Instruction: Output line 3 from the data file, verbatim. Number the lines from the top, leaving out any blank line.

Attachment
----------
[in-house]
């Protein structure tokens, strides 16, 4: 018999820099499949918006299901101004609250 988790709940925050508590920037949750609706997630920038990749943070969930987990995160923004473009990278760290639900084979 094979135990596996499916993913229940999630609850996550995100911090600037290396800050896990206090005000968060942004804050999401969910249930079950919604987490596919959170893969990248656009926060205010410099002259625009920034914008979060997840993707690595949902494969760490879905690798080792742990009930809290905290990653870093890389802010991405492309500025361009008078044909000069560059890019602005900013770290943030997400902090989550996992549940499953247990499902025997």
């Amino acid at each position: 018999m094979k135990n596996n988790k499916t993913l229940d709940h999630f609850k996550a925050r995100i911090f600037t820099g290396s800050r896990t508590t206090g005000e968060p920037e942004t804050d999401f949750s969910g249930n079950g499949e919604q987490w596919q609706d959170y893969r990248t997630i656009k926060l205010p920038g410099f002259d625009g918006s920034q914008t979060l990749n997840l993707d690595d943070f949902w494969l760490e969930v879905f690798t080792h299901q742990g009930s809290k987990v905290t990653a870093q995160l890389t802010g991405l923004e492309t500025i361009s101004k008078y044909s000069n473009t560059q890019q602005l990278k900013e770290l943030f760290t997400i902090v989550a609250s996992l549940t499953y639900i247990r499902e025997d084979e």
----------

């Amino acid at each position: 018999m094979k135990n596996n988790k499916t993913l229940d709940h999630f609850k996550a925050r995100i911090f600037t820099g290396s800050r896990t508590t206090g005000e968060p920037e942004t804050d999401f949750s969910g249930n079950g499949e919604q987490w596919q609706d959170y893969r990248t997630i656009k926060l205010p920038g410099f002259d625009g918006s920034q914008t979060l990749n997840l993707d690595d943070f949902w494969l760490e969930v879905f690798t080792h299901q742990g009930s809290k987990v905290t990653a870093q995160l890389t802010g991405l923004e492309t500025i361009s101004k008078y044909s000069n473009t560059q890019q602005l990278k900013e770290l943030f760290t997400i902090v989550a609250s996992l549940t499953y639900i247990r499902e025997d084979e």